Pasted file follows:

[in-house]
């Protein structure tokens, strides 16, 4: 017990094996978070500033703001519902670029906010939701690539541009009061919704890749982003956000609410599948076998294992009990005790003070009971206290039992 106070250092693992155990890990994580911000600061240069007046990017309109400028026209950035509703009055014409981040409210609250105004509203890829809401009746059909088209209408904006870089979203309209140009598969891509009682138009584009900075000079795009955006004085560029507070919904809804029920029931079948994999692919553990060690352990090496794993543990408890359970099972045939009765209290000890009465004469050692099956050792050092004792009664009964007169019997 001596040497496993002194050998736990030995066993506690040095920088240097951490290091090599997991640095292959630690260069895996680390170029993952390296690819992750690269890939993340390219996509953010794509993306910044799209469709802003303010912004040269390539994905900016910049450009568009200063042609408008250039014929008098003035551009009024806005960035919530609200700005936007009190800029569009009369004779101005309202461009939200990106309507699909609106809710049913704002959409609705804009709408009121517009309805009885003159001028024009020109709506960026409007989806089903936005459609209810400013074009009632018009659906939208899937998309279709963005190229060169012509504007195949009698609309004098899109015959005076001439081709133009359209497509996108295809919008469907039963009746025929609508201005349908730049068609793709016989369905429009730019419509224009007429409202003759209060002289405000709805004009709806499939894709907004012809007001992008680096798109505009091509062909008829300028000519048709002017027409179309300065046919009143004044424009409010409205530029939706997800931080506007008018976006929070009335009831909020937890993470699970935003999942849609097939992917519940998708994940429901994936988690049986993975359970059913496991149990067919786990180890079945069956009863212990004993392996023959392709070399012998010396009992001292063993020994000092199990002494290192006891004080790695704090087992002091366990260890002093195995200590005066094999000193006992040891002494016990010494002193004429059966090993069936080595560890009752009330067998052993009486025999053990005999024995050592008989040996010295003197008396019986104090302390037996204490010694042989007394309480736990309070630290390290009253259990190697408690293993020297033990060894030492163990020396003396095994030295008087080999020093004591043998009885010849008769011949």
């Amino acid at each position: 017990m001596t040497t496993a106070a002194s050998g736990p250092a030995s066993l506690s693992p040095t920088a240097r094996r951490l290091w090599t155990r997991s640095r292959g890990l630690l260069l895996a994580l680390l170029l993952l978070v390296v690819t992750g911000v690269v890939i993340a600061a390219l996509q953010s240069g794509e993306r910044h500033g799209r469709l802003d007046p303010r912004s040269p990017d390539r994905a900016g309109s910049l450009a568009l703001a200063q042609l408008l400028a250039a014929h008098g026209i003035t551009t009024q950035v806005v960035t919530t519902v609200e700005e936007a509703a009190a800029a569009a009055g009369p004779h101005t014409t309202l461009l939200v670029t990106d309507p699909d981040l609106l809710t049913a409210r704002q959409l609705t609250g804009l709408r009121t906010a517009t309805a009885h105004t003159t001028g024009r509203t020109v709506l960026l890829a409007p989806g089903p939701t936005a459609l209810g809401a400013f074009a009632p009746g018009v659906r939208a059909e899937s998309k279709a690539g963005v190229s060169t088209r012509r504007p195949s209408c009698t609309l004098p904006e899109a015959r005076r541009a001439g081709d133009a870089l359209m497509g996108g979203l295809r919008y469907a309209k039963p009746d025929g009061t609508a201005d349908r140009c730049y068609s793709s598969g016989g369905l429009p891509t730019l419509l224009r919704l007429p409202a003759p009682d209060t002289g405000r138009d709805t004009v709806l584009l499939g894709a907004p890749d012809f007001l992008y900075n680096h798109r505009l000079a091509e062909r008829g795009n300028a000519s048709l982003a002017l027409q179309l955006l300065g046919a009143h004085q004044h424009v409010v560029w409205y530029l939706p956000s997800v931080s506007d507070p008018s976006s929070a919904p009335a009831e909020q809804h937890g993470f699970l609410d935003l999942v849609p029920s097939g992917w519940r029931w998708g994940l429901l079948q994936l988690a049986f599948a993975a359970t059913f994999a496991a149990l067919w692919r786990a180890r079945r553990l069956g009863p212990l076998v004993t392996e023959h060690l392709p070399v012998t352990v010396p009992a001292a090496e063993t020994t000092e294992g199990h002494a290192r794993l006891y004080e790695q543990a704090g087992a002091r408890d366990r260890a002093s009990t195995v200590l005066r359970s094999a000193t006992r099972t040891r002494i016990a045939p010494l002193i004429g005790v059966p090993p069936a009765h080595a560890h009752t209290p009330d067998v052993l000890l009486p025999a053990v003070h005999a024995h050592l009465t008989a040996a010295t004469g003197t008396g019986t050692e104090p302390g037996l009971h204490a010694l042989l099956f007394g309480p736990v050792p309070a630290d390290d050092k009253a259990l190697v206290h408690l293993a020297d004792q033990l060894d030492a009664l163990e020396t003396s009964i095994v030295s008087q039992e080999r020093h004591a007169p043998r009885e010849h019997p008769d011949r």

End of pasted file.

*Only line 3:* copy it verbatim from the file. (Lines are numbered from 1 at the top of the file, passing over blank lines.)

């Amino acid at each position: 017990m001596t040497t496993a106070a002194s050998g736990p250092a030995s066993l506690s693992p040095t920088a240097r094996r951490l290091w090599t155990r997991s640095r292959g890990l630690l260069l895996a994580l680390l170029l993952l978070v390296v690819t992750g911000v690269v890939i993340a600061a390219l996509q953010s240069g794509e993306r910044h500033g799209r469709l802003d007046p303010r912004s040269p990017d390539r994905a900016g309109s910049l450009a568009l703001a200063q042609l408008l400028a250039a014929h008098g026209i003035t551009t009024q950035v806005v960035t919530t519902v609200e700005e936007a509703a009190a800029a569009a009055g009369p004779h101005t014409t309202l461009l939200v670029t990106d309507p699909d981040l609106l809710t049913a409210r704002q959409l609705t609250g804009l709408r009121t906010a517009t309805a009885h105004t003159t001028g024009r509203t020109v709506l960026l890829a409007p989806g089903p939701t936005a459609l209810g809401a400013f074009a009632p009746g018009v659906r939208a059909e899937s998309k279709a690539g963005v190229s060169t088209r012509r504007p195949s209408c009698t609309l004098p904006e899109a015959r005076r541009a001439g081709d133009a870089l359209m497509g996108g979203l295809r919008y469907a309209k039963p009746d025929g009061t609508a201005d349908r140009c730049y068609s793709s598969g016989g369905l429009p891509t730019l419509l224009r919704l007429p409202a003759p009682d209060t002289g405000r138009d709805t004009v709806l584009l499939g894709a907004p890749d012809f007001l992008y900075n680096h798109r505009l000079a091509e062909r008829g795009n300028a000519s048709l982003a002017l027409q179309l955006l300065g046919a009143h004085q004044h424009v409010v560029w409205y530029l939706p956000s997800v931080s506007d507070p008018s976006s929070a919904p009335a009831e909020q809804h937890g993470f699970l609410d935003l999942v849609p029920s097939g992917w519940r029931w998708g994940l429901l079948q994936l988690a049986f599948a993975a359970t059913f994999a496991a149990l067919w692919r786990a180890r079945r553990l069956g009863p212990l076998v004993t392996e023959h060690l392709p070399v012998t352990v010396p009992a001292a090496e063993t020994t000092e294992g199990h002494a290192r794993l006891y004080e790695q543990a704090g087992a002091r408890d366990r260890a002093s009990t195995v200590l005066r359970s094999a000193t006992r099972t040891r002494i016990a045939p010494l002193i004429g005790v059966p090993p069936a009765h080595a560890h009752t209290p009330d067998v052993l000890l009486p025999a053990v003070h005999a024995h050592l009465t008989a040996a010295t004469g003197t008396g019986t050692e104090p302390g037996l009971h204490a010694l042989l099956f007394g309480p736990v050792p309070a630290d390290d050092k009253a259990l190697v206290h408690l293993a020297d004792q033990l060894d030492a009664l163990e020396t003396s009964i095994v030295s008087q039992e080999r020093h004591a007169p043998r009885e010849h019997p008769d011949r």